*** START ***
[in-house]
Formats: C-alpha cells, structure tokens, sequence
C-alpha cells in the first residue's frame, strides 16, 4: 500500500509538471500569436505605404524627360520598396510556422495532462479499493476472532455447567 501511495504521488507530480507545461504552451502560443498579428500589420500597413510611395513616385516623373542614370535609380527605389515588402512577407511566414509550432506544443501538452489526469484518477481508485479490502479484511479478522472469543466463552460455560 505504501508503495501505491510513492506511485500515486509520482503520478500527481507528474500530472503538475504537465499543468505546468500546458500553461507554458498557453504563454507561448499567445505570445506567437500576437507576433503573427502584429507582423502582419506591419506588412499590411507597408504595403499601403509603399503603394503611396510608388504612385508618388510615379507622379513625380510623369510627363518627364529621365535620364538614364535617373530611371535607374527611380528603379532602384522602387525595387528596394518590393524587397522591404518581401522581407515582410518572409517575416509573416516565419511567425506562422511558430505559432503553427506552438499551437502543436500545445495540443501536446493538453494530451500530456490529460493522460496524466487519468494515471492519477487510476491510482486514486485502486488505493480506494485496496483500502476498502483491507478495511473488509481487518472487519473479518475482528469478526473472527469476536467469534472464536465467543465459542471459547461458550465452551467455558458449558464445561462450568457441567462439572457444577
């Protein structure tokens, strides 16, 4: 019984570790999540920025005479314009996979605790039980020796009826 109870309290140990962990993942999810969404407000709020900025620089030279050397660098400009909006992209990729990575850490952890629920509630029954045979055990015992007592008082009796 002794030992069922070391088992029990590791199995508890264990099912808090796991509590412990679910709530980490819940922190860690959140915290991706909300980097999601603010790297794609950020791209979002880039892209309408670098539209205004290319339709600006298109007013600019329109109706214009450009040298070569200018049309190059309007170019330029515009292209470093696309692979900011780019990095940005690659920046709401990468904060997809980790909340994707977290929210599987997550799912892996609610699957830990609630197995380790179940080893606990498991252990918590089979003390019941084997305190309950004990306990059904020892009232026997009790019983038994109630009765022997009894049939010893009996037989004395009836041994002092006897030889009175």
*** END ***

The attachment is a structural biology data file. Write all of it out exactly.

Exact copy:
[in-house]
Formats: C-alpha cells, structure tokens, sequence
C-alpha cells in the first residue's frame, strides 16, 4: 500500500509538471500569436505605404524627360520598396510556422495532462479499493476472532455447567 501511495504521488507530480507545461504552451502560443498579428500589420500597413510611395513616385516623373542614370535609380527605389515588402512577407511566414509550432506544443501538452489526469484518477481508485479490502479484511479478522472469543466463552460455560 505504501508503495501505491510513492506511485500515486509520482503520478500527481507528474500530472503538475504537465499543468505546468500546458500553461507554458498557453504563454507561448499567445505570445506567437500576437507576433503573427502584429507582423502582419506591419506588412499590411507597408504595403499601403509603399503603394503611396510608388504612385508618388510615379507622379513625380510623369510627363518627364529621365535620364538614364535617373530611371535607374527611380528603379532602384522602387525595387528596394518590393524587397522591404518581401522581407515582410518572409517575416509573416516565419511567425506562422511558430505559432503553427506552438499551437502543436500545445495540443501536446493538453494530451500530456490529460493522460496524466487519468494515471492519477487510476491510482486514486485502486488505493480506494485496496483500502476498502483491507478495511473488509481487518472487519473479518475482528469478526473472527469476536467469534472464536465467543465459542471459547461458550465452551467455558458449558464445561462450568457441567462439572457444577
């Protein structure tokens, strides 16, 4: 019984570790999540920025005479314009996979605790039980020796009826 109870309290140990962990993942999810969404407000709020900025620089030279050397660098400009909006992209990729990575850490952890629920509630029954045979055990015992007592008082009796 002794030992069922070391088992029990590791199995508890264990099912808090796991509590412990679910709530980490819940922190860690959140915290991706909300980097999601603010790297794609950020791209979002880039892209309408670098539209205004290319339709600006298109007013600019329109109706214009450009040298070569200018049309190059309007170019330029515009292209470093696309692979900011780019990095940005690659920046709401990468904060997809980790909340994707977290929210599987997550799912892996609610699957830990609630197995380790179940080893606990498991252990918590089979003390019941084997305190309950004990306990059904020892009232026997009790019983038994109630009765022997009894049939010893009996037989004395009836041994002092006897030889009175």